But even if we take these archaeological discrepancies as gospel (pun intended) the Catholic church doesn't claim that the Bible a science text or a history book. it is a book about the relationship between God and man. Everything else is merely an affirmation that it is not a mere myth, but describes events that actually happened. And even if the Bible were false, it says nothing about whether God exists. There are plenty of people who believe in God but not the Bible. Which brings me to point 3.

3) There are other religions, that make different claims. This is true, but it says nothing about whether the Catholic church's claims are true, or whether God exists. There was a time when light was "proven" to be a wave, and by some big names and very careful experiments. Other, equally careful experiments, by equally big names "proved" light was a particle. Nobody made the claim that because different people claimed different things about light that therefore light did not exist. The existence of light was taken as a given, and it was understood that any discrepancy between experiments meant one or both theories of light were false. Today we have a dualistic theory of light, which may still be wrong, but that doesn't shake our belief in light itself.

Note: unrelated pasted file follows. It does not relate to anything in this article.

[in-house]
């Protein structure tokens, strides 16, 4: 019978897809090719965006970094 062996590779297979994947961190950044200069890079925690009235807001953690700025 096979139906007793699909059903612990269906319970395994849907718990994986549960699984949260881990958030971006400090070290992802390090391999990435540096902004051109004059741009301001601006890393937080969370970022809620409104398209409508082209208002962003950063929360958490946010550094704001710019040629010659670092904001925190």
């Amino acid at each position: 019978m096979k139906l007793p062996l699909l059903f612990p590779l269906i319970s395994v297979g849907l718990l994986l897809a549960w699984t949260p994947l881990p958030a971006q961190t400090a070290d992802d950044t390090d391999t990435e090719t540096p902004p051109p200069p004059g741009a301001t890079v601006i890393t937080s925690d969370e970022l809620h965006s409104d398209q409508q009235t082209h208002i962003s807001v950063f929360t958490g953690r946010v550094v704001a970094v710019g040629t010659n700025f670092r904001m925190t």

Likewise, if different religions make different claims about God it could be that one or both of them are wrong, or that God fulfills even seemingly contradictory claims (as was the case with light).

4) The church is full of sinners. This is also true, but says nothing about whether it's claims are true or whether you should belong to it, or whether God exists. The Catholic church has never claimed that all of its members are sinless (not even the Pope is sinless). In fact, the reason for being in the church and for having a relationship with God is, in part, forgiveness of sins. Would you really want to join a church where you were the only sinner? That would be incredibly awkward. Or, as the old joke goes:
Man: "The reason I don't go to church is that it's full of hypocrites!"
Priest: "Don't let that keep you away, we have room for one more."
The church is full of sinners, as Alcoholics Anonymous is full of alcoholics. But that's not a reason to not join AA, and it's not a reason to not join the church.